Denmark passes law banning face veil in public spaces

Ban follows similar restrictions on full face veils in Belgium, France, Netherlands, Bulgaria and parts of Switzerland.

    France was the first European country to ban the niqab in public places with a law that took effect in 2011 [Reuters]
    France was the first European country to ban the niqab in public places with a law that took effect in 2011 [Reuters]

    Denmark has joined several other European countries in banning the full-face veil worn by some Muslim women in public spaces.

    In a 75 to 30 vote on Thursday, Danish legislators passed the law presented by Denmark's centre-right governing coalition. The law was also backed by the Social Democrats and the far-right Danish People's Party. 

    "Anyone who wears a garment that hides the face in public will be punished with a fine," says the law, which is to take effect on August 1.

    Violating this law will lead to a fine of 1,000 kroner ($156). Repeated violations will be fined up to 10,000 kroner ($1,560).

    The Danish ban follows similar recent bans on veils covering the entire face in Belgium, France, Netherlands, Bulgaria and parts of Switzerland.

    The Danish government says the law is not aimed at any religion. But the law, popularly known as the "burqa ban", is seen by some as directed at some Muslim women, who choose to wear the face veil in public.

    Following the Danish vote, Amnesty International's Europe Director Gauri van Gulik said in a statement: "All women should be free to dress as they please and to wear clothing that expresses their identity or beliefs.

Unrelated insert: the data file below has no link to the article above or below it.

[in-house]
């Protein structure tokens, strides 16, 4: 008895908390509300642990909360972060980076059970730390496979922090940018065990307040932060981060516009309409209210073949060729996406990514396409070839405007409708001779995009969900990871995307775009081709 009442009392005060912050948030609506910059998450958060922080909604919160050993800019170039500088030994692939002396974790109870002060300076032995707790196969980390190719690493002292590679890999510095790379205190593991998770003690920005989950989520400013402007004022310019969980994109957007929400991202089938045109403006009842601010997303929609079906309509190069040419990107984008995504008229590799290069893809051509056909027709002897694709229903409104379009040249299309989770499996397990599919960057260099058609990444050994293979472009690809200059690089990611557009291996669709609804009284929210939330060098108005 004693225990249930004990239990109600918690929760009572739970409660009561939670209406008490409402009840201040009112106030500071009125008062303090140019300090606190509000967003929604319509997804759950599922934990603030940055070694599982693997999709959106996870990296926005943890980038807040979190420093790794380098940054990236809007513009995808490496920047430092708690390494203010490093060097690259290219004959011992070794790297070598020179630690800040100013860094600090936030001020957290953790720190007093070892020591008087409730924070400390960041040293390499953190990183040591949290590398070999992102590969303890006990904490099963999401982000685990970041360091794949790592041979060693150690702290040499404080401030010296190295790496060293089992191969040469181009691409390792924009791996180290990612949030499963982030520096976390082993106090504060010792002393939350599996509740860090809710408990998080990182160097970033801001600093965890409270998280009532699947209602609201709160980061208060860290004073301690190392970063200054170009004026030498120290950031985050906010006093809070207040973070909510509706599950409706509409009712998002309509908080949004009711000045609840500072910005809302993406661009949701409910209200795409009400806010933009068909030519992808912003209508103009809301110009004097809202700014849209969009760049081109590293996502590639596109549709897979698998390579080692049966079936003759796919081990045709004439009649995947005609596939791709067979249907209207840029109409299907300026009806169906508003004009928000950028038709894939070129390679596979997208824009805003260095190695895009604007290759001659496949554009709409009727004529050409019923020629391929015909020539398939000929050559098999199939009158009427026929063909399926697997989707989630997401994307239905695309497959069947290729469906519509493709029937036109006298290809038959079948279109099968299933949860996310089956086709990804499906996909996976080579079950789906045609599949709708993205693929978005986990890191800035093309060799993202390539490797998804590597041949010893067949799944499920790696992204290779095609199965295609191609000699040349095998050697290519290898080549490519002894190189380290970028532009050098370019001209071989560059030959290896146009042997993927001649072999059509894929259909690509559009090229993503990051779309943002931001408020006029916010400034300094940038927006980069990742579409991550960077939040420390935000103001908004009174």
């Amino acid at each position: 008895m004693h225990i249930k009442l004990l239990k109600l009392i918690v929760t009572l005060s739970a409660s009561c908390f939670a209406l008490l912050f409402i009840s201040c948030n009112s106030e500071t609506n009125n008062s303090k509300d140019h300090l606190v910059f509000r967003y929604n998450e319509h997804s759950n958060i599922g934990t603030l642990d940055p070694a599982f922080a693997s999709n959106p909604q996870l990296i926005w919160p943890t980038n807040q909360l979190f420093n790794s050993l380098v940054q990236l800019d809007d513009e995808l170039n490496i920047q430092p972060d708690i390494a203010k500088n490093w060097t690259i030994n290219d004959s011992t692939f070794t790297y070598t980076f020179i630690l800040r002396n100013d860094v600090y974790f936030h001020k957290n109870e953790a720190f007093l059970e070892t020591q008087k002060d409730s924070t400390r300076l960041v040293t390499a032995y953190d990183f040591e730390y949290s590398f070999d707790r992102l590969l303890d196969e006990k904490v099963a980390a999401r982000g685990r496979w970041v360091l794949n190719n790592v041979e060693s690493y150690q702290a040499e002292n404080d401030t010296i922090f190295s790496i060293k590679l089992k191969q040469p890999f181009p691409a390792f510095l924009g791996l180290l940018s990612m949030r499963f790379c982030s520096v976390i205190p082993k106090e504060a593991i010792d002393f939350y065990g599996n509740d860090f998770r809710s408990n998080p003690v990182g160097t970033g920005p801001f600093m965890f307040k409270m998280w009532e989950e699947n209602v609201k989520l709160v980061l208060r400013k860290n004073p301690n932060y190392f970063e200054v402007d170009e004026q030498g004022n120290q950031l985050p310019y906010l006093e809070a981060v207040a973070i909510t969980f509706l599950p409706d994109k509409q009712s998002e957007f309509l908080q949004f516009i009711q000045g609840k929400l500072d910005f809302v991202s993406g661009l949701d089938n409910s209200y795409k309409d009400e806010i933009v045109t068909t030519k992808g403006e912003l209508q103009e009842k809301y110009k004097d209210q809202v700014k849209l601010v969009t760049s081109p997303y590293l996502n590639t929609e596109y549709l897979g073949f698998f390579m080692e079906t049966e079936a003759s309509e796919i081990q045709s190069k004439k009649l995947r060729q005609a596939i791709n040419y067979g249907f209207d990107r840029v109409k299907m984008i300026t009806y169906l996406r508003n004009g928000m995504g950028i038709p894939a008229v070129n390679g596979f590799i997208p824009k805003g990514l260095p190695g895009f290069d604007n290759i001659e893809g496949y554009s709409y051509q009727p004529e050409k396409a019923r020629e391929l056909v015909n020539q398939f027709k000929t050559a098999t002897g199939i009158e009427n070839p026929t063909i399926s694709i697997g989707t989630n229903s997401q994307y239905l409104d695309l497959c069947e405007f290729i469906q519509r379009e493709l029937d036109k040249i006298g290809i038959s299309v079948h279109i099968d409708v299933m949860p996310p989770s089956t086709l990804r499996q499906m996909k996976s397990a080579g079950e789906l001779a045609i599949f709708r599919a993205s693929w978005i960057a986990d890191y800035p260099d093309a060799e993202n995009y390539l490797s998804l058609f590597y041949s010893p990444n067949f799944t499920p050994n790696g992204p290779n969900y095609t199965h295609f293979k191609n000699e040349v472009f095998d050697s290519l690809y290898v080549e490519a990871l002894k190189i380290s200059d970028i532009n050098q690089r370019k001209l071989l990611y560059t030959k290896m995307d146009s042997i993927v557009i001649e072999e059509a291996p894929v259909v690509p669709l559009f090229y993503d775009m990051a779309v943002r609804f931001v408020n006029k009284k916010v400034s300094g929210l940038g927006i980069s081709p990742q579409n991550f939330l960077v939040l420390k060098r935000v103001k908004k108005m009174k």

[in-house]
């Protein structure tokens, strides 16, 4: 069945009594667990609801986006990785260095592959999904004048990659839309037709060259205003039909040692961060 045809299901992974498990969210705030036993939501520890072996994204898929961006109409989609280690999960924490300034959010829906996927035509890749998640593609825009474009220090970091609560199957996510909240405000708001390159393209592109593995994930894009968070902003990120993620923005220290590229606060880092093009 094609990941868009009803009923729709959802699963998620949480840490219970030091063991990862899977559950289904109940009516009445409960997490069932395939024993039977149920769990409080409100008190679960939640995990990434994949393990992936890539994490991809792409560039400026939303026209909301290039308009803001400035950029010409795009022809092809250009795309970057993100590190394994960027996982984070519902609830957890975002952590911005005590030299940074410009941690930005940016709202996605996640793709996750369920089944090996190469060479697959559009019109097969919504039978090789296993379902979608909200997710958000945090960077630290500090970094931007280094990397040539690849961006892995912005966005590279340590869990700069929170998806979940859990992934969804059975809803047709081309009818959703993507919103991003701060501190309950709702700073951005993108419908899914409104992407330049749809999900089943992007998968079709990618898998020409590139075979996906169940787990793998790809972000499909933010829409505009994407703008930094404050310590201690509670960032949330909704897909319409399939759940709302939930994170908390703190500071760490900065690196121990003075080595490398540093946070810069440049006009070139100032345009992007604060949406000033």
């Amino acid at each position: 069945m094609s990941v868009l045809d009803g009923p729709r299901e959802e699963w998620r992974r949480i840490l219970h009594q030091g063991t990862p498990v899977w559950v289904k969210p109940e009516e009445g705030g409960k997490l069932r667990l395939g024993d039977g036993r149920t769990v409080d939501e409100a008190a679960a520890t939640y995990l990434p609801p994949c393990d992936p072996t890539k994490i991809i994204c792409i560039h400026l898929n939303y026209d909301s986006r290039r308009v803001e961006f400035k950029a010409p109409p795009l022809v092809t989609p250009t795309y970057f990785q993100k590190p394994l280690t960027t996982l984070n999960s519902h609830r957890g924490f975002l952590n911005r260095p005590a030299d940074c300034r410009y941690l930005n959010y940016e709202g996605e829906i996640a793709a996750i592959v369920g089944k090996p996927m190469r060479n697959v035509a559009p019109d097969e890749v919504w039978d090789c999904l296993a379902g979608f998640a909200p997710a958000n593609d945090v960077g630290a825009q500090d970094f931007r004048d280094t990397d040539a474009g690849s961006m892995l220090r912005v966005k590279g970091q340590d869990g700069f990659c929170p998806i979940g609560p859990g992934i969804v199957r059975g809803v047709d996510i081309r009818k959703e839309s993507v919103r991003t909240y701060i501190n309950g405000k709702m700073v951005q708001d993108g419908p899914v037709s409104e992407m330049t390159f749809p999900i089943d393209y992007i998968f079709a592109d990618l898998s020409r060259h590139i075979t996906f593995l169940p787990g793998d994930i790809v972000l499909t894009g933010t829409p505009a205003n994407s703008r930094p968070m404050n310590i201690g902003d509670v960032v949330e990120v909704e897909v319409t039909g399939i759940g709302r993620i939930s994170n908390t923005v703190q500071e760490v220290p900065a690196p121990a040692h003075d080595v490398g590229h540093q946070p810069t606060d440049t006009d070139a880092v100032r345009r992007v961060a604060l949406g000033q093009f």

"This ban will have a particularly negative impact on Muslim women who choose to wear the niqab or burqa. 

    "If the intention of this law was to protect women's rights, it fails abjectly."

    It is not known how many women wear the burqa in Denmark.

    "I don't think there are many who wear the burqa here in Denmark. But if you do, you should be punished with a fine," Justice Minister Soren Pape Poulsen was quoted as saying by Ritzau news agency in February. 

    The European Court of Human Rights last year upheld a Belgian ban on wearing it in public. 

    France was the first European country to ban the niqab in public places with a law that took effect in 2011. 

    SOURCE: Al Jazeera


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